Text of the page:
One third of COVID-19 survivors are diagnosed with a mental health issue within 6 months after contracting the virus, according to a new large-scale study.
The research, which analysed over 235,000 patient records mostly from the US, found that 34% of COVID-19 survivors were diagnosed with either a neurological or psychiatric mental health condition.
The most common mental health issue was anxiety disorder, affecting just over 17% of all patients.
Disease severity was also linked to a person's risk of developing a mental health condition: overall incidence rose to 39% for patients who required hospitalisation, 46% if they were admitted to an intensive therapy unit (ITU), and 62% if they developed encephalopathy (a general term describing brain disease, damage or malfunction).
The same pattern could be seen for most individual conditions: incidence of any anxiety disorder rose from 16% in hospitalised patients, to 19% in ITU patients, to 22% in cases of encephalopathy; any stroke from 4% to 7% to 9%; and dementia from 1% to 2% to 5%.
Similar increases could be seen in incidence rates for psychotic disorders, substance abuse disorders, and insomnia.
The study, the largest of its kind to investigate the link between COVID-19 and mental health, also involved a comparison with similar data gathered for cases of the flu.
After matching patients as well as possible in terms of age, gender, ethnicity and underlying health conditions, COVID-19 survivors had a 44% higher risk of developing a mental health issue compared with survivors of the flu.
Based on their findings, the study authors warn of the lasting effects of the COVID-19 pandemic on healthcare systems, emphasising the importance of mental health monitoring for those affected by the virus.
"COVID-19 was robustly associated with an increased risk of neurological and psychiatric disorders in the 6 months after a diagnosis," state the study authors, "Given the size of the pandemic and the chronicity of many of the diagnoses and their consequences (e.g. dementia, stroke, and intracranial haemorrhage), substantial effects on health and social care systems are likely to occur.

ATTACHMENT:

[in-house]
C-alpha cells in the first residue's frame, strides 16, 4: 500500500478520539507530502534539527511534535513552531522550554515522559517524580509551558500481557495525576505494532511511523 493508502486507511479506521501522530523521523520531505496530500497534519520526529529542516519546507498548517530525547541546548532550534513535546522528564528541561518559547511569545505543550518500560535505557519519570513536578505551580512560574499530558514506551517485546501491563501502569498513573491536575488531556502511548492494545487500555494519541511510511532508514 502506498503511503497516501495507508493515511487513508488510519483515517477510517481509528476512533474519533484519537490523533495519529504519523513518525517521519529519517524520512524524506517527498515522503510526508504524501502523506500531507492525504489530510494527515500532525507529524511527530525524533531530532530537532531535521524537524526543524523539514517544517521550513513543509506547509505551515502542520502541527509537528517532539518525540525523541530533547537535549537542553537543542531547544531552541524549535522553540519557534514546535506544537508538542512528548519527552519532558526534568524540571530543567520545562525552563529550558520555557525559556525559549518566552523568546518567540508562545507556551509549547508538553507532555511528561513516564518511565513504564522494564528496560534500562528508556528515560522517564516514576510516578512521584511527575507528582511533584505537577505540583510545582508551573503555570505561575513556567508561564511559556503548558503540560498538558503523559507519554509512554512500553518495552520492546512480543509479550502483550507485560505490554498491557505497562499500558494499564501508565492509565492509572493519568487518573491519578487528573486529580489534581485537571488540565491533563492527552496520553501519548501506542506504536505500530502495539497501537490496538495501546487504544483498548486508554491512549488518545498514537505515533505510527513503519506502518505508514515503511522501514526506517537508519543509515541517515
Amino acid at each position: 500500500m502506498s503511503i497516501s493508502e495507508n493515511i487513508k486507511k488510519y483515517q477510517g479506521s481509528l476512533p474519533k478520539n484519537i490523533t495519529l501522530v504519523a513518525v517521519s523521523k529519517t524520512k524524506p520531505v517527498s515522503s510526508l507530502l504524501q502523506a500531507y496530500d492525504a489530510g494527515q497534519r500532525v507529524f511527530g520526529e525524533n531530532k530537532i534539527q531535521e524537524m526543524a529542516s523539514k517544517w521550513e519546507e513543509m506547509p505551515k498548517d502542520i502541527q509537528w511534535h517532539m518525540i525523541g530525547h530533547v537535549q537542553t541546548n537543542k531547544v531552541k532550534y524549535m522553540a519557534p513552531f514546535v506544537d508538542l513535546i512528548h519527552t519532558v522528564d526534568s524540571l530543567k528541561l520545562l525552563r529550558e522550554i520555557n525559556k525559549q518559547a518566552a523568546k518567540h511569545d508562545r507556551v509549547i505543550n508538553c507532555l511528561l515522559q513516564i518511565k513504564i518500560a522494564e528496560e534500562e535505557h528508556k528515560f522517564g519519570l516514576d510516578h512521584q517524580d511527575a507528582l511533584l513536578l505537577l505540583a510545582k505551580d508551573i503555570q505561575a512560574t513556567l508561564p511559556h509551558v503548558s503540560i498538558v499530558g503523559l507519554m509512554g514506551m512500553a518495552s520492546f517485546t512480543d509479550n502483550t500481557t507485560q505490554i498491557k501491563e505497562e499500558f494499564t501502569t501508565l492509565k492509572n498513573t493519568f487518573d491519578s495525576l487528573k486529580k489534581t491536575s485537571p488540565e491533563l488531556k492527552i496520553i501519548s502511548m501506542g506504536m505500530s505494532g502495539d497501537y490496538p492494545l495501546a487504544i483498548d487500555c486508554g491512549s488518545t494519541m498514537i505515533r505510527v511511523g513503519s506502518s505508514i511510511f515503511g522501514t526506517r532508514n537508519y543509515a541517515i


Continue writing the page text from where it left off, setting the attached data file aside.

"Our data provide important evidence indicating the scale and nature of services that might be required. The findings also highlight the need for enhanced neurological follow-up of patients who were admitted to ITU or had encephalopathy during their COVID-19 illness."
The study's findings follow in the footsteps of previous research published in November 2020 by the same research group.
At the time investigating outcomes in COVID-19 patients 3 months after a diagnosis, the team found that 18% of patients had developed a psychiatric disorder.
However, one of the limitations for that study was the timeframe from which data was analysed: between January and August.
Study participants were therefore already living through the pandemic, suggesting that there may have already been an elevated sense of anxiety among the studied population.
The team made a similar observation in the latest study too, stating that the relationship between the risk of developing a psychiatric disorder and COVID-19 severity was weaker than for neurological conditions.
"This might indicate that their occurrence reflects, at least partly, the psychological and other implications of a COVID-19 diagnosis rather than being a direct manifestation of the illness," the study authors state.
Also of note is that the people studied were more likely to be severely affected than most, as many people who contract the virus have mild symptoms and therefore do not interact with their healthcare system.
The latest study presents more tangible findings though, having analysed a larger study population and for a longer duration.
To read the full study, click here.
Written by Marco Ricci
Editor and contributor for Talking Mental Health